My time was valuable, and so I simply could not justify being a member of two social service clubs that were doing the exact same thing. So I left the church group. If there was nothing distinctively “Christian” going on in the church group, what was the point?

I ran into a long time friend of mine this week at the hardware store, and this person had a similar story to tell me. My friend had started working for a church a few years ago, in a ministry that was doing great work caring for a needy group of folks in our community. But just recently, some of my friend’s colleagues in the ministry were offended by my friend’s sharing of “Jesus” as “the Son of God” with recipients of the church’s ministry. As the story unfolded, it turns out the church had also recently hired some people to work in the ministry, who did not believe in the classic doctrine of the Triune nature of God: Father, Son and Holy Spirit.  To deal with the division, my friend was asked by the church staff not to talk about “Jesus” anymore.

Keep in mind, this is not a government agency or a school we are talking about. This is a church.

Rightly disturbed, my friend asked to see the church’s statement faith.

“We have a vision statement that you can look at.”

“No, I want to see the statement of faith.”

Sadly, the church had no statement of faith. After my conversation, I checked the church’s website. And sure enough, there was not a single statement online as to what the church believed.

When a church begins to drift away from the “doctrine that you have been taught,” as the Apostle Paul puts it, what typically goes with it is the church’s statement of faith. I know that historically, the denomination associated with this church has for several hundred years taught the doctrine of the Triune nature of God. But like a lot of churches that tend to identify with “liberal Christianity,” communities like these put Bible doctrine off to the side. Instead, these churches put their focus on social type of ministries. These social ministries do great things for our community. These efforts must be commended.

But in the long run, the mission of such a church leads to a dead end. It becomes extremely difficult to “watch out for those who cause divisions and create obstacles,” when your community lacks a clear understanding of what is being taught. Sadly, “liberal Christianity” provides no moral or spiritual basis for why it is doing its work.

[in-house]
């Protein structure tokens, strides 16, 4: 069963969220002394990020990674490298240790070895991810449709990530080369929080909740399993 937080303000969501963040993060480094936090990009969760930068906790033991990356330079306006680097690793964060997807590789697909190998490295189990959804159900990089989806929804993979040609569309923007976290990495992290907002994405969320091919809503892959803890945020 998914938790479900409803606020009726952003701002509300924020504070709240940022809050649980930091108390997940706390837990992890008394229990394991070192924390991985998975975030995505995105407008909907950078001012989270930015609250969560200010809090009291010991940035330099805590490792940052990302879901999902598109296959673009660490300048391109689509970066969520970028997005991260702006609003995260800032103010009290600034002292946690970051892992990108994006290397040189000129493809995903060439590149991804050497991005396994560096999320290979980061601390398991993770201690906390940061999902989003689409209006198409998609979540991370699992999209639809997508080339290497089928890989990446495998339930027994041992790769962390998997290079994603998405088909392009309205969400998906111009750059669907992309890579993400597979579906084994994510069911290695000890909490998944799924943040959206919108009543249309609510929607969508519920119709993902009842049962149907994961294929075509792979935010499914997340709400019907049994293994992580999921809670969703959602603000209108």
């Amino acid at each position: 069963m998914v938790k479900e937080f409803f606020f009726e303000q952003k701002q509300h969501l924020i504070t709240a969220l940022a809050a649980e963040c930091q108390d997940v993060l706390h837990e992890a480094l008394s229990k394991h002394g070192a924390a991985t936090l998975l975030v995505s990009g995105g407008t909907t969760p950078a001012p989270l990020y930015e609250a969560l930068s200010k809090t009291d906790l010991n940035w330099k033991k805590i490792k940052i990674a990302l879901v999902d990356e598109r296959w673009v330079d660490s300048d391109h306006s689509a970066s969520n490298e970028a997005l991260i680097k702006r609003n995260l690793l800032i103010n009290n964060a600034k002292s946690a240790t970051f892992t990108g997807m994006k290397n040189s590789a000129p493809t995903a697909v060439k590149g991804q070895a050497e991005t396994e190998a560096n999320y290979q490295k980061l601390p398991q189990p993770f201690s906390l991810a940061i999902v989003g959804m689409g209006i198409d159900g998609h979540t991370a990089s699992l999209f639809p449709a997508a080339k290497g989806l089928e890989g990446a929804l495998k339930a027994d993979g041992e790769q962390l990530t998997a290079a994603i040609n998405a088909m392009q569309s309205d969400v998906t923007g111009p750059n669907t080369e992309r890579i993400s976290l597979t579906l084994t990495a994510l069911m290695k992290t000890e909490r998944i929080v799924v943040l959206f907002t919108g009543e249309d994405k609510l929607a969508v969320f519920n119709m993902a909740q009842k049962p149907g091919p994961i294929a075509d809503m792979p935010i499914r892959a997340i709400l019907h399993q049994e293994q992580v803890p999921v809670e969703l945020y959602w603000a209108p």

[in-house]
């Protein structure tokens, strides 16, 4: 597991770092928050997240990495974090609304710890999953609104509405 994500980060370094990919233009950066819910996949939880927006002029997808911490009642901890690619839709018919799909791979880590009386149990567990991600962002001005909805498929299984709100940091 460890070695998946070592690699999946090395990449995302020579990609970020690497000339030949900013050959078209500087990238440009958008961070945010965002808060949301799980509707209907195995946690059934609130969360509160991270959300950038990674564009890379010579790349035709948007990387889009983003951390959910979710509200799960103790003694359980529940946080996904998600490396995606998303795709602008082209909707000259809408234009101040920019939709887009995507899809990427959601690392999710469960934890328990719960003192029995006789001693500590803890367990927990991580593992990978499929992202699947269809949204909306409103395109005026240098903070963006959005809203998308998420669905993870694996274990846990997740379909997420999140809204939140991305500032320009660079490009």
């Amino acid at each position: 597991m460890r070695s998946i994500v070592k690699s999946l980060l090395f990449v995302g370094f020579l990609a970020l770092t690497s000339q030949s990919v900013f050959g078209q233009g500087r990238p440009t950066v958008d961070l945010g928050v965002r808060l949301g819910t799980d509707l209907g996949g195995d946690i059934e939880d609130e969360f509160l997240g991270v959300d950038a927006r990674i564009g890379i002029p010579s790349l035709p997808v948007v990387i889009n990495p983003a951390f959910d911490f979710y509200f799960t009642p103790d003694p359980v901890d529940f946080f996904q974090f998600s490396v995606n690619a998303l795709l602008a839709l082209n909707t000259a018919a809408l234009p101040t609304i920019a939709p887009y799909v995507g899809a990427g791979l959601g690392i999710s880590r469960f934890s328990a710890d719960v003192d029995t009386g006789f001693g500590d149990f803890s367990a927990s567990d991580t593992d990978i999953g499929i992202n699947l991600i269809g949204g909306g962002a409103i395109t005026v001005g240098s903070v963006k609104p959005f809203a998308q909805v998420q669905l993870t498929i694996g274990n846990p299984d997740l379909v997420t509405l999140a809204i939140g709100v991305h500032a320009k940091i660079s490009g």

My friend learned a valuable lesson. Check out the church’s statement of faith before you sign up for the job. But my friend’s story is far from unique. It happens over and over again, hundreds of times in liberal churches across the globe. The Pew Research Center published a report last year, showing that Protestant mainline churches, which constitutes the bulk of “liberal Christianity,” is continuing to rapidly shrink year after year in America, with no sign of reversing.

Liberal Christianity is ultimately a dead end because there is effectively nothing different in this movement than what you would find in fully functioning social service clubs and organizations elsewhere in the community that make no mention of God. What is the point of a church disposing the “doctrine that you have been taught,” only to replicate what the rest of the world is doing? It just causes divisions and creates obstacles.

It is a dead end.


Hugh Ross

There are some really gifted people doing great work in ministry these days. Ravi Zacharias, William Lane Craig, Andy Stanley, J. Warner Wallace, Daniel B. Wallace, Darrell Bock, and Craig Blomberg come to mind. And this guy.

I’ve studied Hugh Ross’ material for quite some time. I’ve seen him challenged and attacked, and have been impressed by his ability to respond with love instead of anger. He runs Reasons To Believe with great integrity, and his thought-provoking and original material is always brilliantly researched and lovingly delivered. Here’s a recent interview that gets very personal.